Simon Tisdall looks at the downside of coalitions:

Proportional representation in Britain, by increasing the likelihood that parties such as the BNP would win seats, could one day bring a repeat of the situation in Austria in 2000 when the mainstream conservative People's party formed a ruling coalition with the neo-Nazi Freedom party of the late Jörg Haider. In Italy, too, prime minister Silvio Berlusconi, no blushing liberal he, is sustained in power by those even further to the right.

Coalitions run the world's largest democracies, notably India, Pakistan, Brazil and Japan. In the US, both the Democratic and Republican parties are, in effect, grand coalitions embracing a wide range of groupings across the political spectrum – with all the contradictory, internal tension that implies. In Israel, fractious, multiparty coalitions are a constant, and constantly bedevil attempts to advance key aims such as the peace process.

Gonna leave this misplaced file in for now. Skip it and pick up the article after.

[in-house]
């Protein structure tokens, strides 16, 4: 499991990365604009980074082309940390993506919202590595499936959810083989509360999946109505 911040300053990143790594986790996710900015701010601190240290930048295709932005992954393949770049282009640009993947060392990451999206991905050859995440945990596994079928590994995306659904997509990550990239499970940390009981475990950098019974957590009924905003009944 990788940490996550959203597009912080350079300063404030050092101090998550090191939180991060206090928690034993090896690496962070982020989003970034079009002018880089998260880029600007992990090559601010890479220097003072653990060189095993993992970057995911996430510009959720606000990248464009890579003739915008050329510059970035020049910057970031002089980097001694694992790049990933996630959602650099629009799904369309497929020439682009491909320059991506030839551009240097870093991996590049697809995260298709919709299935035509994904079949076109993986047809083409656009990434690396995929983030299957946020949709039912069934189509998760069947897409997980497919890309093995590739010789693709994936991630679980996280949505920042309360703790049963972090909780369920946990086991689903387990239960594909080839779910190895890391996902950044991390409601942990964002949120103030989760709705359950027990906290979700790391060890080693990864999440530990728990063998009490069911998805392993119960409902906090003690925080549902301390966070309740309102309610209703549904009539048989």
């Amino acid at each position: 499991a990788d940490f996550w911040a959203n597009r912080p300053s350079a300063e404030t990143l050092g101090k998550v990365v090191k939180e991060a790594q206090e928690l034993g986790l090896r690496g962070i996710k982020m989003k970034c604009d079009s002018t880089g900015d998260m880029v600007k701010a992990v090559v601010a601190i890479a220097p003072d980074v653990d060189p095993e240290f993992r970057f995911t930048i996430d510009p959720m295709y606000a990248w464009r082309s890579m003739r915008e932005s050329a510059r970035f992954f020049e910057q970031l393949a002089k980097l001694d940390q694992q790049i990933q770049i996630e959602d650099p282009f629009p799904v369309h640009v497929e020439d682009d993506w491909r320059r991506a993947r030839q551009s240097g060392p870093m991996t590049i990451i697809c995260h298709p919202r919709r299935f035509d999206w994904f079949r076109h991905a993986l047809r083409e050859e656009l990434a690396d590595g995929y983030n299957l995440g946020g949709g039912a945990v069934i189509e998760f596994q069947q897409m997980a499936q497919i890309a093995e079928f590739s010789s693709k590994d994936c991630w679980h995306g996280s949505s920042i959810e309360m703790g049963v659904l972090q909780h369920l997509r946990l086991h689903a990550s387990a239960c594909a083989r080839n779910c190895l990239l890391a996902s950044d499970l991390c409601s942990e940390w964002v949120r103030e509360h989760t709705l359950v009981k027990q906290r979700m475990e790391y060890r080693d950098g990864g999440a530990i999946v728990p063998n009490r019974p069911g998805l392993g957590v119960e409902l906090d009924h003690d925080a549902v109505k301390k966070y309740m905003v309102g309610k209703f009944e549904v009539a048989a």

We want to hear what you think about this article. Submit a letter to the editor or write to letters@theatlantic.com.